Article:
(Published in BritScene on The National Student and in In Retrospect – Issue 3)


Johnny English Reborn, directed by Oliver Parker, is a sequel to the first Johnny English film released in 2003. Set a few years later, English (Rowan Atkinson) is learning martial arts in Tibet after a disastrous mission which concluded in the assassination of a President. Head Agent at the MI7, Pegasus (Gillian Anderson), requests English back in the UK for a new mission. Along with ‘side-kick’ Agent Tucker (Daniel Kaluuya), and the backing of Agent Simon Ambrose (Dominic West) and colleague Kate (Rosamund Pike), English is given the mission of stopping a group of international assassins before they kill the Chinese premier. When the two missions begin to form a link, English is given information about Vortex, a group of assassinations that seem to be behind it all. With two out of three members of the group dead, English is told that the third member is a mole in the MI7, but how will he complete his mission when he is being framed as the mole himself?

Johnny English Reborn is a clever film with a decent story line and engaging characters. Its predecessor was a successful comedy and is a film that I could watch more than once but, unfortunately, this cannot be said with this sequel. It was funny on occasions and, by funny, I mean that it did make you genuinely laugh, but this was mainly in the few scenes that were shown in the trailer. Everything else was much the same as the first film; Rowan Atkinson plays an inadequate agent that gets himself in the most unrealistic of situations, but somehow ends up working it all out and getting with the pretty girl. Hilarious as it was the first time around, it was all a bit too obvious to be anything more than average.

Supposedly a parody of James Bond, this sequel was more like a snippet of scenes from Austin Powers. It even stole one of Austin Power’s key moments when mistaking somebody’s grandmother for an intruder, which the film then over-played, having at least three Grannies (including the Queen) being beaten up and hit over the head with a tray. Over-repetitiveness is never a good thing, and this definitely lost its comedic attribute by the end.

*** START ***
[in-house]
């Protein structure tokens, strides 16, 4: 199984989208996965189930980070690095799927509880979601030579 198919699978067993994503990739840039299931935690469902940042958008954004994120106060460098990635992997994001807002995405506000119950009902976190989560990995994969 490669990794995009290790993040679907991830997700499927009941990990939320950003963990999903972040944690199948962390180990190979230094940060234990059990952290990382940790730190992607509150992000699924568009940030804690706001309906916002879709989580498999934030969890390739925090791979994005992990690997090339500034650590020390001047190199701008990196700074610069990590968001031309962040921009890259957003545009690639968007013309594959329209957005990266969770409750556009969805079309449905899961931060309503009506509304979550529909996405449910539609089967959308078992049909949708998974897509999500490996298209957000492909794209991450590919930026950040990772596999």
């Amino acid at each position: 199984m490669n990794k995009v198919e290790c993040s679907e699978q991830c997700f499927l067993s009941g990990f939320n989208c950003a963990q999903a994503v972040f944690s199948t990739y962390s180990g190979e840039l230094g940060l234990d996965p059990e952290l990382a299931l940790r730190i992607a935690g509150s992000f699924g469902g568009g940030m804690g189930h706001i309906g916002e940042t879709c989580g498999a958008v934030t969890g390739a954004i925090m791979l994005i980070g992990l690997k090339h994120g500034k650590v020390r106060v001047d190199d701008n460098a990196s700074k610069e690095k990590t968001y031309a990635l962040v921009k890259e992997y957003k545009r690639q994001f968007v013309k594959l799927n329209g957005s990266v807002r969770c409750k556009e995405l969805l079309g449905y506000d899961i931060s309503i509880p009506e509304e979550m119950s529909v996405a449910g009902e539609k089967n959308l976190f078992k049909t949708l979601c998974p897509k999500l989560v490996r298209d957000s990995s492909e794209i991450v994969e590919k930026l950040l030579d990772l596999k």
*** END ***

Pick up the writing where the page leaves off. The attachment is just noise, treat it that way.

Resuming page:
Although most of the characters worked really well in their roles, there were a few downfalls on their part. Pegasus, who at first seems to be a strong, independent woman – as you would expect from a secret agent – begins to lose her strength throughout the film. When her children run in at a meeting – a slightly unnecessary scene – she becomes detached from the confident agent that we met at the start which, by no fault of Gillian Anderson, begins to add to film’s lack of quality.

If you’ve seen the first two series of UK teen-drama Skins, you will understand why Daniel Kaluuya doesn’t really work well in his role. In Skins he plays the role a typical gangster who is outed as a well-spoken English man every time he is heard making one of his “Brap, Brap” references. In Johnny English, he uses this same overly posh accent but sadly it just doesn’t seem genuine. Rosamund Pike, as well, plays her role sweetly, but it seems a bit of a downgrade from her other roles as Bond girl Miranda Frost in Die Another Day (Is that supposed to be irony?) and as Jane Bennet in 2005’s Pride and Prejudice. Still, she adds an innocent charm to the film and was someone for Atkinson to cosey up to.

With all things considered, the film seemed more of a spoof than a sequel of a parody. Of course, you can’t beat a bit of Rowan Atkinson, so it wasn’t all bad.